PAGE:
Schizophrenia is associated with impairment in a range of cognitive functions. Neuroimaging studies have reported lower, but also higher, task-induced activation accompanying impaired performance. Differences in task-load and the ability of people with schizophrenia (PSZ) to stay engaged in the cognitive operations probed appear to underlie such discrepancies. Similarly, task-induced deactivation of the default mode network (DMN) was weaker in PSZ relative to healthy control subjects (HCS) in most studies, but some reported greater deactivation. An inability to stay engaged in the cognitive operations could account for these discrepancies, too, as it would lead to more time off-task and consequently less deactivation of DMN functions. The present study employed a change detection paradigm with small to moderate set sizes (SSs) of 1, 2, and 4 items. Task training prior to fMRI scanning abolished the group difference in no-response trials. Task-positive regions of interest (ROIs) displayed greater activation with increasing SS in both groups. PSZ showed greater activation relative to HCS at SSs 1 and 2. DMN ROIs displayed greater deactivation with increasing SS in PSZ, but not in HCS, and PSZ tended to hyperdeactivate DMN regions at SS 4. No hypodeactivation was observed in PSZ. In conclusion, when minimizing differences in task-engagement, PSZ tend to over-recruit task-positive regions during low-load operations, and hyperdeactivate DMN functions at higher load, perhaps reflecting heightened non-specific vigilance or effort when dealing with cognitive challenges. This speaks against an inability to down-regulate task-independent thought processes as a primary mechanism underlying cognitive impairment in schizophrenia.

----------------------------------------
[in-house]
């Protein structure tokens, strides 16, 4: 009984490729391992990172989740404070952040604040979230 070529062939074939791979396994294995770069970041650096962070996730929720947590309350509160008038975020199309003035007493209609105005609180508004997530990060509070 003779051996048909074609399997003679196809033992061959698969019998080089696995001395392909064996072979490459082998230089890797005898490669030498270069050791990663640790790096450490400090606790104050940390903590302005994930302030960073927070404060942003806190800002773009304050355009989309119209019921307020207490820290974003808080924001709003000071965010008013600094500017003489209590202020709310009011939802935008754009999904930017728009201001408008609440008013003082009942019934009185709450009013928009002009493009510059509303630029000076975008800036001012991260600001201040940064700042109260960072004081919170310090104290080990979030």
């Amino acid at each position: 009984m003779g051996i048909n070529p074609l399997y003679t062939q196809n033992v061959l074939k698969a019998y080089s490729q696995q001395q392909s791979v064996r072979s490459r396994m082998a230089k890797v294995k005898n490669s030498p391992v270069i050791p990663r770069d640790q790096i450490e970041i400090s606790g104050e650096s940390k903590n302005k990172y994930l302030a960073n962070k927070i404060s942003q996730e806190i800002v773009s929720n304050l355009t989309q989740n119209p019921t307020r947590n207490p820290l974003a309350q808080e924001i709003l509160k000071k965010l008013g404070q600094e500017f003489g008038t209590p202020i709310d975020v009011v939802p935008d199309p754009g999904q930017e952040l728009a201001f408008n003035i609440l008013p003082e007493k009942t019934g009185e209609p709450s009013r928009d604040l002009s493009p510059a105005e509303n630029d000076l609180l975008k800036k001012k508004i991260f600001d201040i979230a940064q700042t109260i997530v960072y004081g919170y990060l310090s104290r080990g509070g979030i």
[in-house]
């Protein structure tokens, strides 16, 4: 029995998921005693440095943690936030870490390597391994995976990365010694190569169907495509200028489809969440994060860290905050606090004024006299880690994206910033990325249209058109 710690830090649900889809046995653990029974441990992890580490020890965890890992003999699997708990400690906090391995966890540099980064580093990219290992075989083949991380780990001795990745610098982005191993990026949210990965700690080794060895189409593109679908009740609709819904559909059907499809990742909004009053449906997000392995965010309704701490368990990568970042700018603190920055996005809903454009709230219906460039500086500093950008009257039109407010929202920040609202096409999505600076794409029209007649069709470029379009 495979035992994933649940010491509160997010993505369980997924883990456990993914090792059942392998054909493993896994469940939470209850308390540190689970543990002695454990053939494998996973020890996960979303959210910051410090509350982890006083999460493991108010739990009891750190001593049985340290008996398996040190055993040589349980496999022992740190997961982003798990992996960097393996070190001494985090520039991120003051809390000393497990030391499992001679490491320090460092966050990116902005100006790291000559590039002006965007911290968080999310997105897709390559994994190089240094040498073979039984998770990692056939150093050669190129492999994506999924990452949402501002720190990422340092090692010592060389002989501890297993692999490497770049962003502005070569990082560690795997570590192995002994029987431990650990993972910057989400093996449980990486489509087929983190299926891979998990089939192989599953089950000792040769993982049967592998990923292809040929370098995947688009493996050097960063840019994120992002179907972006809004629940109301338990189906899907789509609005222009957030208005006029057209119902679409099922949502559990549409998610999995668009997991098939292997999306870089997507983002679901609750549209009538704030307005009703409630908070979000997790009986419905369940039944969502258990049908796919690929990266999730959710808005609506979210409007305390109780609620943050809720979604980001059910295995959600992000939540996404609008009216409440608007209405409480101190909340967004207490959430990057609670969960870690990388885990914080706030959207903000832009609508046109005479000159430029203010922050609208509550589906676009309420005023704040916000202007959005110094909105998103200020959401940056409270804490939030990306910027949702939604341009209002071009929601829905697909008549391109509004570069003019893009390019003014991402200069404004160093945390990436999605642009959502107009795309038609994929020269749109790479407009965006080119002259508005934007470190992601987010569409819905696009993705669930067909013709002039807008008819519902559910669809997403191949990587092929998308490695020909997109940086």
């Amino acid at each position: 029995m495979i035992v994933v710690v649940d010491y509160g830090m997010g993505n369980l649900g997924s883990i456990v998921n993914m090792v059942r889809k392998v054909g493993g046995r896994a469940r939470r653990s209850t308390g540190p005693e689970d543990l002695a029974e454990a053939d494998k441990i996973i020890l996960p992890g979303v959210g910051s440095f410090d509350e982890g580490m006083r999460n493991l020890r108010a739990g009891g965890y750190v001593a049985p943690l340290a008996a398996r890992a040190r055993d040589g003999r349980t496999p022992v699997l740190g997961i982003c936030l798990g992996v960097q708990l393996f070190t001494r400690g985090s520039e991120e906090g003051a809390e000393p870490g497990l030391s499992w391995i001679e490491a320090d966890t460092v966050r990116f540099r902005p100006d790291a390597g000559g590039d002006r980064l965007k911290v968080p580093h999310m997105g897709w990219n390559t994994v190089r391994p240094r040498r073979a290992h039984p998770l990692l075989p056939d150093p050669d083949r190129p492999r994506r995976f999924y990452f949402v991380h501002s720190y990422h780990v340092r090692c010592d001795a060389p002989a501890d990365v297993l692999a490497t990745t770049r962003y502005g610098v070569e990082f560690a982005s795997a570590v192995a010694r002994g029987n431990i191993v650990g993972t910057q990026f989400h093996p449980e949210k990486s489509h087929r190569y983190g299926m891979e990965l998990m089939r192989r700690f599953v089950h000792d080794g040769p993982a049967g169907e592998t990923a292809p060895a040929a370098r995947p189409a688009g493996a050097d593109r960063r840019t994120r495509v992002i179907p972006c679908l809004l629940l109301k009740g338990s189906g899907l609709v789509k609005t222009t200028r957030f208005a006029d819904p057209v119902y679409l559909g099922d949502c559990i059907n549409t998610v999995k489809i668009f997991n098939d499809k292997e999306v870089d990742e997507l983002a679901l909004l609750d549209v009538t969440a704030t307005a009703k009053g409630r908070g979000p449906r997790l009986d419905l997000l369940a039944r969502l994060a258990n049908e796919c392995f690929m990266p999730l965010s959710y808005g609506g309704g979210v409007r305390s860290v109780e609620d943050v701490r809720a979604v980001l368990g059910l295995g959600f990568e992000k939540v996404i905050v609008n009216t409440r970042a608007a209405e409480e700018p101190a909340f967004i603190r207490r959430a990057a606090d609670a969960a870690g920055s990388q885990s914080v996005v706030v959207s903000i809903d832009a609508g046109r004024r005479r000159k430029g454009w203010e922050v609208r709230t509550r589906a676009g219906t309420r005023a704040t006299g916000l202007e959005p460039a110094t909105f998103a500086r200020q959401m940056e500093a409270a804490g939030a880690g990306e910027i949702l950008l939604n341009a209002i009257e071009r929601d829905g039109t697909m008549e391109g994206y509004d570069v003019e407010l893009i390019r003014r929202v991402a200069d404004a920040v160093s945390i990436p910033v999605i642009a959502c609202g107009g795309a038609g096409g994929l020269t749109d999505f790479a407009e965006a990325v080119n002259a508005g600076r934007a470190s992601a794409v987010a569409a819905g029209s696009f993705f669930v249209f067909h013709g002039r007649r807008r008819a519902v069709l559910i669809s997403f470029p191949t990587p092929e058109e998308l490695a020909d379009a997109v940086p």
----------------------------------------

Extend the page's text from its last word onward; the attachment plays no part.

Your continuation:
Keywords: Cognitive; Default network; Load; Schizophrenia; Working memory; fMRI.
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